trait HtmlExtractor[-E <: Element, +A] {
  def extract(doc: ElementQuery[E]): A

One can always create a custom extractor by implementing HtmlExtractor. However, the DSL provides several ways to create HtmlExtractor instances, which should be enough in most situations. In general, you can use the extractor factory method:

doc >> extractor(<cssQuery>, <contentExtractor>, <contentParser>)

Where the arguments are:

  • cssQuery: the CSS query used to select the elements to be processed;
  • contentExtractor: the content to be extracted from the selected elements, e.g. the element objects themselves, their text, a specific attribute, form data;
  • contentParser: an optional parser for the data extracted in the step above, such as parsing numbers and dates or using regexes.

The DSL provides several contentExtractor and contentParser instances, which were imported before with DSL.Extract._ and DSL.Parse._. The full list can be seen in ContentExtractors.scala and ContentParsers.scala.

Some usage examples:

// Extract the date from the "#date" element
doc >> extractor("#date", text, asLocalDate("yyyy-MM-dd"))
// res5: org.joda.time.LocalDate = 2014-10-26

// Extract the text of all "#mytable td" elements and parse each of them as a number
doc >> extractor("#mytable td", texts, seq(asDouble))
// res6: TraversableOnce[Double] = non-empty iterator

// Extract an element "h1" and do no parsing (the default parsing behavior)
doc >> extractor("h1", element, asIs[Element])
// res7: Element = JsoupElement(<h1>Test page h1</h1>)

With the help of the implicit conversions provided by the DSL, we can write more succinctly the most common extraction cases:

  • <cssQuery> is taken as extractor(<cssQuery>, elements, asIs) (by an implicit conversion);
  • <contentExtractor> is taken as extractor(":root", <contentExtractor>, asIs) (content extractors are also HtmlExtractor instances by themselves);
  • <contentExtractor>(<cssQuery>) is taken as extractor(<cssQuery>, <contentExtractor>, asIs) (by an implicit conversion).

Because of that, one can write the expressions in the Quick Start section, as well as:

// Extract all the "h3" elements (as a lazy iterable)
doc >> "h3"
// res8: ElementQuery[Element] = LazyElementQuery(
//   JsoupElement(<h3>Section 1 h3</h3>),
//   JsoupElement(<h3>Section 2 h3</h3>),
//   JsoupElement(<h3>Section 3 h3</h3>)
// )

// Extract all text inside this document
doc >> allText
// res9: String = "Test page Test page h1 Home Section 1 Section 2 Section 3 Test page h2 2014-10-26 2014-10-26T12:30:05Z 4.5 2 Section 1 h3 Some text for testing More text for testing Section 2 h3 My Form Add field Section 3 h3 3 15 15 1 No copyright 2014"

// Extract the elements with class ".active"
doc >> elementList(".active")
// res10: List[Element] = List(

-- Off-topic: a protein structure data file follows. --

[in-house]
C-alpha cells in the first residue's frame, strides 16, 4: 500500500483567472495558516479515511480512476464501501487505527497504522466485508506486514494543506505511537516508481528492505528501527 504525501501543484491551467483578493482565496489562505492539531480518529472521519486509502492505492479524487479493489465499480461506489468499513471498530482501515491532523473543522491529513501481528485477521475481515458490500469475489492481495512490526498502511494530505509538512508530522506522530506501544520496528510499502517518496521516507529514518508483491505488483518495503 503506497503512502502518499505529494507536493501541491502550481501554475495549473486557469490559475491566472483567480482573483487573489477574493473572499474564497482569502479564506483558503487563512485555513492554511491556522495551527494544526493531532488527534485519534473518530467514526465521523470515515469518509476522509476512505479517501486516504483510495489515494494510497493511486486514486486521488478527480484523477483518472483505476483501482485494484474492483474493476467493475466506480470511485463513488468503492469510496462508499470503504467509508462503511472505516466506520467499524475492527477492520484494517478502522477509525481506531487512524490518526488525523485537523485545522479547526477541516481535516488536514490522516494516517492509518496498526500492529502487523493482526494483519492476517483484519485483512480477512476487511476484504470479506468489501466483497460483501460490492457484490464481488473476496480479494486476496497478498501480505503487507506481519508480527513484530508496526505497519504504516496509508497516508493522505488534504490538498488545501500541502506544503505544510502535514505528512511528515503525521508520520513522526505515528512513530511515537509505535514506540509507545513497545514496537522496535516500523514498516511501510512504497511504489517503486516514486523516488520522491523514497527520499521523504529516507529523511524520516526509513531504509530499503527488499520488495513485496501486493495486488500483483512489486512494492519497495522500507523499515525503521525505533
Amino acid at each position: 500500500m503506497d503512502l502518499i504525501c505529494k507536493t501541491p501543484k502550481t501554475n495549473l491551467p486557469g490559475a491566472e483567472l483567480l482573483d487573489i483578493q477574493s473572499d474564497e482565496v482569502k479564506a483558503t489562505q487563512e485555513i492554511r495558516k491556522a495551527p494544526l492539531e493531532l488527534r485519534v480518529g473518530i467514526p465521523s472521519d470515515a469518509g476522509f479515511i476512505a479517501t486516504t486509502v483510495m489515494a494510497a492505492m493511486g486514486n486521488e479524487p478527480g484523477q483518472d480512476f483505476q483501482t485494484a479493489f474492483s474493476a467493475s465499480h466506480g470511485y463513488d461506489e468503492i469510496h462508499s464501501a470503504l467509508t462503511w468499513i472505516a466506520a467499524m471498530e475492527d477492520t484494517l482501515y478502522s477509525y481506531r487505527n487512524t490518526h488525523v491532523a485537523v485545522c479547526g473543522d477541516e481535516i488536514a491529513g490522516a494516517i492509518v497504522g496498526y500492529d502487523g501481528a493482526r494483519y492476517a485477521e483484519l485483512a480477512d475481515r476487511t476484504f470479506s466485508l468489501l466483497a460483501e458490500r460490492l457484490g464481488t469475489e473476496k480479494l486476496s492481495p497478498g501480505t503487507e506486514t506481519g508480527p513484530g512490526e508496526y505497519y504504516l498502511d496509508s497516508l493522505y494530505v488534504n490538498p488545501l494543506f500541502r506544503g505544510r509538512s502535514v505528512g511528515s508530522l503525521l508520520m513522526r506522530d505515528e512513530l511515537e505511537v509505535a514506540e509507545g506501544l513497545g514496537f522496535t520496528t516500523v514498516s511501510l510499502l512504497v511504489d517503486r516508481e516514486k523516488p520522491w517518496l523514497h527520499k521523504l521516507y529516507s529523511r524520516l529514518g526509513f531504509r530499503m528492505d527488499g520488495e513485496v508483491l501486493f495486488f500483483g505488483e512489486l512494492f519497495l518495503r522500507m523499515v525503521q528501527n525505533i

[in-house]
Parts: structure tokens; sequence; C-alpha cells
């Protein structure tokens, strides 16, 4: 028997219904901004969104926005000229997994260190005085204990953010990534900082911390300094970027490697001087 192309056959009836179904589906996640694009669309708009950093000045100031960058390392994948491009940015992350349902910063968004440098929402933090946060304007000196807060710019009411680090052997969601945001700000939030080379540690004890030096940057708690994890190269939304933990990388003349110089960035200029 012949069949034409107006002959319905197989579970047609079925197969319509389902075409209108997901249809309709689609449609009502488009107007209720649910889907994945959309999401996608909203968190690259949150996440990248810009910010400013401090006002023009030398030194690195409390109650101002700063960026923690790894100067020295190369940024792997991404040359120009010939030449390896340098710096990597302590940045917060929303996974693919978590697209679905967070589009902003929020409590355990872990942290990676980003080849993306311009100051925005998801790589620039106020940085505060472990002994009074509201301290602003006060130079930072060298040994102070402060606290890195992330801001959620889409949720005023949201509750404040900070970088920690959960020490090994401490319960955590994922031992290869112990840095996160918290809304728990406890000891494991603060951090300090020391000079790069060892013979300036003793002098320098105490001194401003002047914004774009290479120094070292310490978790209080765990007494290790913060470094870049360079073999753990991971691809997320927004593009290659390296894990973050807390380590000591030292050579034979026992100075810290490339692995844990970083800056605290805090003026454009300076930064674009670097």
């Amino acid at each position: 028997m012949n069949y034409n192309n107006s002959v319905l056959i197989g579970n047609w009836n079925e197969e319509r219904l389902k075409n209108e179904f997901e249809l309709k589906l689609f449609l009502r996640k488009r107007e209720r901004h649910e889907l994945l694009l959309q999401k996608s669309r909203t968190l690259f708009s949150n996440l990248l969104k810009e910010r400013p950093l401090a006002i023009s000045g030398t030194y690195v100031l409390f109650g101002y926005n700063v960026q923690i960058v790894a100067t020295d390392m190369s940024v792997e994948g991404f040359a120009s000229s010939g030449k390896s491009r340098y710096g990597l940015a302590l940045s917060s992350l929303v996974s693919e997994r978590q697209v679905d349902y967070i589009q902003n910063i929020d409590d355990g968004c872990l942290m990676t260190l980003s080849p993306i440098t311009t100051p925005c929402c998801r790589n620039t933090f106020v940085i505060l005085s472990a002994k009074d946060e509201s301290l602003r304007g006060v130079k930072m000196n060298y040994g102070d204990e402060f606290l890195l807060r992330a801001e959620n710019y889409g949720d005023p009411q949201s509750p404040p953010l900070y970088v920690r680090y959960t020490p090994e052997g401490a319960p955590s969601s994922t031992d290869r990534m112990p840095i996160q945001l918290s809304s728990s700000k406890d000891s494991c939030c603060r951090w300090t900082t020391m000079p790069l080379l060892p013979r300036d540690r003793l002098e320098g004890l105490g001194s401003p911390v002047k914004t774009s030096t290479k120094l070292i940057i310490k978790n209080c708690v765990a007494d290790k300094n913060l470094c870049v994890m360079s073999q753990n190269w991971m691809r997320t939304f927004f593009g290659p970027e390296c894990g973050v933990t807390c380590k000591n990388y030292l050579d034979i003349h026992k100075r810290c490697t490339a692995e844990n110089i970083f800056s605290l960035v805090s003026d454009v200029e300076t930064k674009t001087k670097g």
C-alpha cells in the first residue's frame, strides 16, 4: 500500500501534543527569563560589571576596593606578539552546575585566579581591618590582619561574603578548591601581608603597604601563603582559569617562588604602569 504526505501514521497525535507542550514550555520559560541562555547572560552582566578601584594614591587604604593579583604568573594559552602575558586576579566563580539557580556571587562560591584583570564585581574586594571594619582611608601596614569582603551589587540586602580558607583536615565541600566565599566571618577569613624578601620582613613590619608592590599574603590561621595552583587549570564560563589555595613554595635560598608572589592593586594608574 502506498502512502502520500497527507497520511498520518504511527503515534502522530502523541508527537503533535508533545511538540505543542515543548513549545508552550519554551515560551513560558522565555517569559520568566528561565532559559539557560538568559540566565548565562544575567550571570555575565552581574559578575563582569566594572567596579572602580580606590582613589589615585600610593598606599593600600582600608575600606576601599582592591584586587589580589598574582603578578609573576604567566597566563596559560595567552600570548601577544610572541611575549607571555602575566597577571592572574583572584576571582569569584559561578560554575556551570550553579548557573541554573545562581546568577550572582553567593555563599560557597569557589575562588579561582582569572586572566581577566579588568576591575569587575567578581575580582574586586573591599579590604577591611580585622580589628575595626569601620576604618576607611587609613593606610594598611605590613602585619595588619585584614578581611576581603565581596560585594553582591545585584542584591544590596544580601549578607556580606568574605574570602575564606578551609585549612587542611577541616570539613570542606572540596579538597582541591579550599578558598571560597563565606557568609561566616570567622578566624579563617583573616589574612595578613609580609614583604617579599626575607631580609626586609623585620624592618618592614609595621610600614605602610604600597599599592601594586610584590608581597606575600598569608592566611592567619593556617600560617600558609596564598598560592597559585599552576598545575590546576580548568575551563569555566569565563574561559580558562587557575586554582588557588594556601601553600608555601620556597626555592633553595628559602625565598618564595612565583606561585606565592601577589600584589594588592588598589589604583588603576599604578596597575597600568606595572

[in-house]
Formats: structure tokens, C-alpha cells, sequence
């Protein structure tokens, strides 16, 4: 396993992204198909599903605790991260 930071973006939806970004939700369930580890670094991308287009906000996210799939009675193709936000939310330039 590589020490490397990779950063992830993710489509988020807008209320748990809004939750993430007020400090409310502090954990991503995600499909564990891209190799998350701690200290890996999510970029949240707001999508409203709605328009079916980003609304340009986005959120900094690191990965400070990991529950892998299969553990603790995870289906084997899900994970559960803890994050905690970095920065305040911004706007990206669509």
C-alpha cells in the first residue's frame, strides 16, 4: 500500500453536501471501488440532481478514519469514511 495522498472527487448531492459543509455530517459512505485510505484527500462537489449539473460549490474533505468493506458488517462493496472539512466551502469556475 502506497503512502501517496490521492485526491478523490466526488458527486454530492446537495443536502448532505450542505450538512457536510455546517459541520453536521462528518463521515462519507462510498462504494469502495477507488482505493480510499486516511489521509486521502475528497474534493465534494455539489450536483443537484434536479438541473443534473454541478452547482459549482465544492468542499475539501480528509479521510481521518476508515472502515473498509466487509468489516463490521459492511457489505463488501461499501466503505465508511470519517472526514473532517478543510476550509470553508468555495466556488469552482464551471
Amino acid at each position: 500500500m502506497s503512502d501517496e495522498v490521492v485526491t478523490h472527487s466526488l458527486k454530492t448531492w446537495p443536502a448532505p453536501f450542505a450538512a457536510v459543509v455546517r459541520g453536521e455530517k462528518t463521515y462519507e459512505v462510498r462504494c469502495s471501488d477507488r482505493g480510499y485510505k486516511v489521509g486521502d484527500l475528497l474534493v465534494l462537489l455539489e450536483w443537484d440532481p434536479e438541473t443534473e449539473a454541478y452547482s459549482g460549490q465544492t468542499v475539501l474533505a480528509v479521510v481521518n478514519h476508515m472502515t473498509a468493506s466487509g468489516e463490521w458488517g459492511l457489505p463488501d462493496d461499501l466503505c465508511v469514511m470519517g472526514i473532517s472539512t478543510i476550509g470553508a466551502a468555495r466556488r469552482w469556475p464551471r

//   JsoupElement(<span class="active">Section 2</span>)
// )

// Extract the text inside each "p" element
doc >> texts("p")
// res11: Iterable[String] = List(
//   "Some text for testing",
//   "More text for testing"
// )

Content Validation

While scraping web pages, it is a common use case to validate if a page effectively has the expected structure. This library provides special support for creating and applying validations.

A HtmlValidator has the following signature:

trait HtmlValidator[-E <: Element, +R] {
  def matches(doc: ElementQuery[E]): Boolean
  def result: Option[R]

As with extractors, the DSL provides the validator constructor and the >/~ operator for applying a validation to a document:

doc >/~ validator(<extractor>)(<matcher>)

Where the arguments are:

  • extractor: an extractor as defined in the previous section;
  • matcher: a function mapping the extracted content to a boolean indicating if the document is valid.

The result of a validation is an Either[R, A] instance, where A is the type of the document and R is the result type of the validation (which will be explained later).

Some validation examples:

// Check if the title of the page is "Test page"
doc >/~ validator(text("title"))(_ == "Test page")
// res12: Either[Unit, browser.DocumentType] = Right(
//   JsoupDocument(
//     <!doctype html>
// <html lang="en">
//  <head>
//   <meta charset="utf-8">
//   <meta name="viewport" content="width=device-width, initial-scale=1">
//   <title>Test page</title>
//  </head>
//  <body>
//   <div id="wrapper">
//    <div id="header">
//     <h1>Test page h1</h1>
//    </div>
//    <div id="menu">
//     <span><a href="#home">Home</a></span> <span><a href="#section1">Section 1</a></span> <span class="active">Section 2</span> <span><a href="#section3">Section 3</a></span>
//    </div>
//    <div id="content">
//     <h2>Test page h2</h2><span id="date">2014-10-26</span> <span id="datefull">2014-10-26T12:30:05Z</span> <span id="rating">4.5</span> <span id="pages">2</span>
//     <section>
//      <h3>Section 1 h3</h3>
//      <p>Some text for testing</p>
//      <p>More text for testing</p>
//     </section>
//     <section>
//      <h3>Section 2 h3</h3><span>My Form</span>
//      <form id="myform" action="submit.html">
//       <input type="text" name="name" value="John"> <input type="text" name="address"> <input type="submit" value="Submit"> <span><a href="#">Add field</a></span>